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Correlation Between Steroid Therapy and Lipid Profile in Systemic Lupus Erythematosus Patients

Authors Atik N, Hayati RU, Hamijoyo L

Received 11 January 2020

Accepted for publication 24 March 2020

Published 30 March 2020 Volume 2020:12 Pages 41—46

DOI https://doi.org/10.2147/OARRR.S245662

Checked for plagiarism Yes

Review by Single-blind

Peer reviewer comments 3

Editor who approved publication: Professor Chuan-Ju Liu


Nur Atik,1,2 Rira Uji Hayati,3 Laniyati Hamijoyo2,4

1Department of Biomedical Sciences, Faculty of Medicine, Padjadjaran University, Bandung, West Java, Indonesia; 2Lupus Study Centre, Immunology Study Group, Padjadjaran University/Hasan Sadikin Hospital, Bandung, West Java, Indonesia; 3Faculty of Medicine, Padjadjaran University, Bandung, West Java, Indonesia; 4Department of Internal Medicine, Padjadjaran University/Hasan Sadikin Hospital, Bandung, West Java, Indonesia

Correspondence: Laniyati Hamijoyo
Department of Internal Medicine, Padjadjaran University/Hasan Sadikin Hospital, Jl. Pasteur 38, Bandung 40161, West Java, Indonesia
Tel +62 222034953
Fax +62 22 2032216
Email hamijoyo@yahoo.com

Purpose: Systemic lupus erythematosus (SLE) is an autoimmune disease with high mortality and morbidity rates, one of the causes of which is cardiovascular events. Dyslipidaemia is known to be one of the main risk factors for cardiovascular disorders and can be induced by steroid therapy, which is commonly administered to SLE patients. This study aimed to determine whether there is a correlation between steroid dose and lipid profile in SLE patients.
Methods: The study was a correlative analytic study with a cross-sectional design. Data were obtained from the Hasan Sadikin Lupus Registry (HSLR) and the medical records of patients registered in the Rheumatology Division, Dr Hasan Sadikin Hospital, Bandung, from 2008 to 2019. Inclusion criteria were SLE patients who had undergone lipid profile examination and received steroid therapy. We excluded patients taking cyclosporine A or statins, and patients treated with steroids for less than a year. A simple random sampling method was performed and Pearson’s correlation test was used for the analysis.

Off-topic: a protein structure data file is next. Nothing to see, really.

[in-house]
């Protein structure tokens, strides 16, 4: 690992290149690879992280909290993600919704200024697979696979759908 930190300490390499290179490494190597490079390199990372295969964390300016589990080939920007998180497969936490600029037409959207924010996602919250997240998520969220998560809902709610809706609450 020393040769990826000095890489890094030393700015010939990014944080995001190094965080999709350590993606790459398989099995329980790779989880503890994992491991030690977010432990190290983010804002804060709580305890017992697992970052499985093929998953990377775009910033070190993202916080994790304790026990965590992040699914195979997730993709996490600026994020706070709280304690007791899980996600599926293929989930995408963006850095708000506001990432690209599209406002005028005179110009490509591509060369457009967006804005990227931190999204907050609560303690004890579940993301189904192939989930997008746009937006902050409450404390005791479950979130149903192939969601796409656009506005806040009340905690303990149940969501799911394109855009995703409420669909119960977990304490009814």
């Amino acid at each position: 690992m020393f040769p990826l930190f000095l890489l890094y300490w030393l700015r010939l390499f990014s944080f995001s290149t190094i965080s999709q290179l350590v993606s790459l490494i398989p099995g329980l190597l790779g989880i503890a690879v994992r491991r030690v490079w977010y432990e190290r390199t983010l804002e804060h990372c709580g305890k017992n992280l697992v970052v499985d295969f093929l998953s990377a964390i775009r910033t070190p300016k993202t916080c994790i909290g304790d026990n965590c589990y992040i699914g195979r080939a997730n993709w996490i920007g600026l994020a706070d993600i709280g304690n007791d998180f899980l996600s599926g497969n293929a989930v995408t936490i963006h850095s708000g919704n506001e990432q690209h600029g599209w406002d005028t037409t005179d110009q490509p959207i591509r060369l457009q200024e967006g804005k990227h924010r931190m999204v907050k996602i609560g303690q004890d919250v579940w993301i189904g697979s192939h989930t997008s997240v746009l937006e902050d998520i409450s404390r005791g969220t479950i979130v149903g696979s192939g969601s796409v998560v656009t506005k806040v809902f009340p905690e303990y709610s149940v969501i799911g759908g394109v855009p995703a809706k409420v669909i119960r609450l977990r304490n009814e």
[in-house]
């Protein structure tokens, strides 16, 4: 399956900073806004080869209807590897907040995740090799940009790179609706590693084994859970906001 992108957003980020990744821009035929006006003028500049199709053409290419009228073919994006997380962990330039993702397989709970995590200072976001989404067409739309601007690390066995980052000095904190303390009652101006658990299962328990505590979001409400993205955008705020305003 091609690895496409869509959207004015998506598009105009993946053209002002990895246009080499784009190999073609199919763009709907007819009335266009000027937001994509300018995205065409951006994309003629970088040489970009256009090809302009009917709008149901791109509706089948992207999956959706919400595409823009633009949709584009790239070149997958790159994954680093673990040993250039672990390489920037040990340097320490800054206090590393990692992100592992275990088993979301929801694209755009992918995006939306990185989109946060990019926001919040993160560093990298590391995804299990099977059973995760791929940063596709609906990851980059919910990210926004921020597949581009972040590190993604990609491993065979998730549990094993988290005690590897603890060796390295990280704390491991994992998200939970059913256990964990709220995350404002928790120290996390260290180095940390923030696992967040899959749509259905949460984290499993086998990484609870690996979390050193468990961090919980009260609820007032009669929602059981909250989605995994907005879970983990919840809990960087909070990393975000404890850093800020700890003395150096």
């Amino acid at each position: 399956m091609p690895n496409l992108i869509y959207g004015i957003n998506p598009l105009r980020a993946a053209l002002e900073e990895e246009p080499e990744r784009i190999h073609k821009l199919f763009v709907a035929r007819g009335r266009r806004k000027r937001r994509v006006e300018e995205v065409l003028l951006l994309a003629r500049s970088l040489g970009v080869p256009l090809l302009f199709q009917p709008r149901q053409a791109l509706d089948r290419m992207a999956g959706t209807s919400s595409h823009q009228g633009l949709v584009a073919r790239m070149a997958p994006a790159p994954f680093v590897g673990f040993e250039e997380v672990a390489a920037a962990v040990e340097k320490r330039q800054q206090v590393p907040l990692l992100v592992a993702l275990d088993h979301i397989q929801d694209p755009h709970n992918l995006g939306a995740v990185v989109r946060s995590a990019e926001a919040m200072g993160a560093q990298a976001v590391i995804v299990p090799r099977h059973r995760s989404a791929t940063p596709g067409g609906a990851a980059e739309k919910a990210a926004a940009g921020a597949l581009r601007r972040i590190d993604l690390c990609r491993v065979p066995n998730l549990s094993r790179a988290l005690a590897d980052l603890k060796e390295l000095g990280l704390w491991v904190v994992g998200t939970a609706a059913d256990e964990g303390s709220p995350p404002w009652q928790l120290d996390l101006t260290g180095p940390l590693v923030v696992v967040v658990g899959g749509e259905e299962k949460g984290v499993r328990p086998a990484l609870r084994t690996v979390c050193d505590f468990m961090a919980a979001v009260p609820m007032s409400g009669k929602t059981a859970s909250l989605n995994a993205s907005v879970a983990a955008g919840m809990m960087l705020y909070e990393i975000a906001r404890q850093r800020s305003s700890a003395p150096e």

Results: We recruited 41 female patients with an average age of 30.88 ± 9.29 years old. The average dose of steroid in this study was 5.63 mg/day, while the average lipid profile was 177.51 mg/dL, 105.22 mg/dL, 61 mg/dL and 92.98 mg/dL for total cholesterol, low-density lipoprotein (LDL), high-density lipoprotein (HDL) and triglycerides, respectively. Correlations between steroid dose and total cholesterol (r = 0.375; p = 0.016), and between steroid dose and triglyceride level (r = 0.416; p = 0.007) were statistically significant in SLE patients. However, this study showed no correlation between steroid and HDL level (r = 0.206; p = 0.196) or LDL level (r = 0.308; p = 0.05).
Conclusion: This study showed that the applied steroid dose in SLE patients correlated with total cholesterol and triglyceride levels, but not with HDL or LDL.

Keywords: systemic lupus erythematosus, SLE, dyslipidaemia, steroid therapy

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